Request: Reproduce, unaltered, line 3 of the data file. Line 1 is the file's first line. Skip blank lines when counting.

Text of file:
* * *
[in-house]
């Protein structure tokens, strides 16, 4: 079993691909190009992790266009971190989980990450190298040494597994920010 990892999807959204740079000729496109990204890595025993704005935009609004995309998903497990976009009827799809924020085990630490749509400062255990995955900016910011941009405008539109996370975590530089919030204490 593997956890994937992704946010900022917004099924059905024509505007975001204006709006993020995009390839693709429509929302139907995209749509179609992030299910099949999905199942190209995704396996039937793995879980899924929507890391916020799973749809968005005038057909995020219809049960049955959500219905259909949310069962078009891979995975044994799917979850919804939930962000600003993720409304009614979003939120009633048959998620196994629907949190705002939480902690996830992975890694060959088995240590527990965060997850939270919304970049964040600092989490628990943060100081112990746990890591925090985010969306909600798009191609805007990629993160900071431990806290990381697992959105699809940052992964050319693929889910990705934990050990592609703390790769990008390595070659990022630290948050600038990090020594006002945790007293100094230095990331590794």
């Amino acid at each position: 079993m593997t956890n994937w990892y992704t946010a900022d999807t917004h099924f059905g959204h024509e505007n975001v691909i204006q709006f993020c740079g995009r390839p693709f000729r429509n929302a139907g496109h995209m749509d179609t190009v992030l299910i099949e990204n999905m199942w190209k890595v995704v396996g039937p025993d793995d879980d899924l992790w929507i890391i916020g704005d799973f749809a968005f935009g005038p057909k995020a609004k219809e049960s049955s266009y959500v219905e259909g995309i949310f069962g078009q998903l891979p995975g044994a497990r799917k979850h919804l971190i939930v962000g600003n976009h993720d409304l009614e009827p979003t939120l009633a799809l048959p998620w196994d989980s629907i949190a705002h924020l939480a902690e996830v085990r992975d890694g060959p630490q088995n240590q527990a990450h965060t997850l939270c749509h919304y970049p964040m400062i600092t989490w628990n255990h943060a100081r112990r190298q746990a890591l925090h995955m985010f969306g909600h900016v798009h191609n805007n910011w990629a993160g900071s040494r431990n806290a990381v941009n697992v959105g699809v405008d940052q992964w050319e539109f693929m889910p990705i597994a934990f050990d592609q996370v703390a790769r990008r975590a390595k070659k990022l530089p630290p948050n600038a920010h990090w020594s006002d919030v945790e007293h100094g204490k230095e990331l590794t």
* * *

């Amino acid at each position: 079993m593997t956890n994937w990892y992704t946010a900022d999807t917004h099924f059905g959204h024509e505007n975001v691909i204006q709006f993020c740079g995009r390839p693709f000729r429509n929302a139907g496109h995209m749509d179609t190009v992030l299910i099949e990204n999905m199942w190209k890595v995704v396996g039937p025993d793995d879980d899924l992790w929507i890391i916020g704005d799973f749809a968005f935009g005038p057909k995020a609004k219809e049960s049955s266009y959500v219905e259909g995309i949310f069962g078009q998903l891979p995975g044994a497990r799917k979850h919804l971190i939930v962000g600003n976009h993720d409304l009614e009827p979003t939120l009633a799809l048959p998620w196994d989980s629907i949190a705002h924020l939480a902690e996830v085990r992975d890694g060959p630490q088995n240590q527990a990450h965060t997850l939270c749509h919304y970049p964040m400062i600092t989490w628990n255990h943060a100081r112990r190298q746990a890591l925090h995955m985010f969306g909600h900016v798009h191609n805007n910011w990629a993160g900071s040494r431990n806290a990381v941009n697992v959105g699809v405008d940052q992964w050319e539109f693929m889910p990705i597994a934990f050990d592609q996370v703390a790769r990008r975590a390595k070659k990022l530089p630290p948050n600038a920010h990090w020594s006002d919030v945790e007293h100094g204490k230095e990331l590794t």